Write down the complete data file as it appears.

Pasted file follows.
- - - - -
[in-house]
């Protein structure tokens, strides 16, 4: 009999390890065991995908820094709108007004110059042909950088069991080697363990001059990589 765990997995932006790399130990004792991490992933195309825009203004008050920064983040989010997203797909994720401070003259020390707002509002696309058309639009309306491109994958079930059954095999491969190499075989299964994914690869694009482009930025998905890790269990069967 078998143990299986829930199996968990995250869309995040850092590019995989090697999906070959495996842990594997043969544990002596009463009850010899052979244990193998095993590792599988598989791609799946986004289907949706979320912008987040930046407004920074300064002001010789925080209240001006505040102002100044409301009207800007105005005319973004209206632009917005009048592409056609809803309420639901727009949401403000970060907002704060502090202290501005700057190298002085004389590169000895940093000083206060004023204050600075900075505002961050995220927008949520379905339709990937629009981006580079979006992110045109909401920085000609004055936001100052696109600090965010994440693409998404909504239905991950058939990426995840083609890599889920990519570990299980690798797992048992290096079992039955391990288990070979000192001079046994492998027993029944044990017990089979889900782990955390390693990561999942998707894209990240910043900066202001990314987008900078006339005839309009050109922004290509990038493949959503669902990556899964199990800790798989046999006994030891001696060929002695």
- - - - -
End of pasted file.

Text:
[in-house]
């Protein structure tokens, strides 16, 4: 009999390890065991995908820094709108007004110059042909950088069991080697363990001059990589 765990997995932006790399130990004792991490992933195309825009203004008050920064983040989010997203797909994720401070003259020390707002509002696309058309639009309306491109994958079930059954095999491969190499075989299964994914690869694009482009930025998905890790269990069967 078998143990299986829930199996968990995250869309995040850092590019995989090697999906070959495996842990594997043969544990002596009463009850010899052979244990193998095993590792599988598989791609799946986004289907949706979320912008987040930046407004920074300064002001010789925080209240001006505040102002100044409301009207800007105005005319973004209206632009917005009048592409056609809803309420639901727009949401403000970060907002704060502090202290501005700057190298002085004389590169000895940093000083206060004023204050600075900075505002961050995220927008949520379905339709990937629009981006580079979006992110045109909401920085000609004055936001100052696109600090965010994440693409998404909504239905991950058939990426995840083609890599889920990519570990299980690798797992048992290096079992039955391990288990070979000192001079046994492998027993029944044990017990089979889900782990955390390693990561999942998707894209990240910043900066202001990314987008900078006339005839309009050109922004290509990038493949959503669902990556899964199990800790798989046999006994030891001696060929002695």